Friday, February 12, 2016

CollisionWithFame: Ken Hubbs, February 13 1964

Ken Hubbs was scared of flying.  He decided to approach the problem the way many folks do, by running straight at his fear – Ken Hubbs took flying lessons, receiving his license at the end of January, 1964.  
Hubbs, 22, had emerged as one of the best middle-infielders in the game of baseball in 1962, when the Chicago Cubs brought him up from the minors to take over second base. The starter at second the previous two years, Don Zimmer, had been let go in the expansion draft to the New York Mets; they had taken a look at Hubbs at the end of 1961 when the rosters expanded.  Hubbs did not disappoint.  Despite carrying the light stick of most middle infielders (he hit .260 with five homers, numbers comparable to Zimmer’s) he was a slick-fielding second baseman who won the Golden Glove at second as a rookie – the first rookie player to ever win the coveted defensive award.   His defensive play was good enough to win him Rookie of the Year honors in the NL, beating out Donn Clendenon. By the end of his sophomore season he had established himself as a premier second baseman. 

On February 13, 1964 Ken Hubbs and friend Dennis Doyle took off from a field in Provo, Utah, to fly back home to Colton, California.  Hubbs and Doyle had come to Provo to play in a charity basketball game for the Mormon Church.  Flying back home in a Cessna 172 Skyhawk, Hobbs and Dyle encountered inclement weather almost immediately after departure. Within minutes they had crashed into Lake Utah, five miles south of Provo. A three-state search for the aircraft was undertaken before it and the bodies of Hubbs and Doyle were found.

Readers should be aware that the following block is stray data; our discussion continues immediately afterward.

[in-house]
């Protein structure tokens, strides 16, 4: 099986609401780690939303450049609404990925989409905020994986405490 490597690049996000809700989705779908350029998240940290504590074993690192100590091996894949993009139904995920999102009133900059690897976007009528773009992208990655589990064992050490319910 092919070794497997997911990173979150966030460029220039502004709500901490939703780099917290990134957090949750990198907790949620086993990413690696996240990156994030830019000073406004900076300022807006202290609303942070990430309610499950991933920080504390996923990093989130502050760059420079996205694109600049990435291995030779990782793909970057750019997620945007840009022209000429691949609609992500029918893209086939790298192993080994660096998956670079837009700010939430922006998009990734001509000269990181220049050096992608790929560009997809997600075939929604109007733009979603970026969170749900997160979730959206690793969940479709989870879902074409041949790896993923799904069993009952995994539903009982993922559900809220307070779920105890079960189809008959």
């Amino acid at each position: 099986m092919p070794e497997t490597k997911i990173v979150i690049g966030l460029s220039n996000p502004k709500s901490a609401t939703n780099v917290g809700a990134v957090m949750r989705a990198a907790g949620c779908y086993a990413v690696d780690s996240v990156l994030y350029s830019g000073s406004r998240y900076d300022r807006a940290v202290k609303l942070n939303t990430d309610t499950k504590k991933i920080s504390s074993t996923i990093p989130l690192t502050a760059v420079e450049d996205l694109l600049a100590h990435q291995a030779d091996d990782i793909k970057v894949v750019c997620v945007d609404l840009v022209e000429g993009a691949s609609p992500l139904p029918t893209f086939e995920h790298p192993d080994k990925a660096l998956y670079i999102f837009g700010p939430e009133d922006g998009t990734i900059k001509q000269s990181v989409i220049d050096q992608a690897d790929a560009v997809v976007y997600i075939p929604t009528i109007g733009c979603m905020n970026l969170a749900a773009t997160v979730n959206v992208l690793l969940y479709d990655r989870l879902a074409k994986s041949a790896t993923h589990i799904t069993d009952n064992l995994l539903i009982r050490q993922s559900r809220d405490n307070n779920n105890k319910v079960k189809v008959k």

According to the National Transportation Safety Board, the weather was low ceiling with blowing snow.  Hubbs had been briefed by the flight service as to weather conditions, and the weather forecast was “substantially correct.”  The NTSB probable cause report for the accident blamed “poor judgment” by the pilot (Hubbs) for continuing under VFR into “adverse weather conditions” resulting in an uncontrolled descent. Hubbs was a novice pilot, with just 71 hours of flight time and only 46 in the Cessna 172.
About the Cessna 172 Skyhawk: Over 43,000 Skyhawks have been produced since 1956, making it the most-produced light aircraft in history.  Since 1964 (the earliest date for NTSB records, there have been over 10,500 crashes of Cessna 172s, including 1,519 fatal crashes.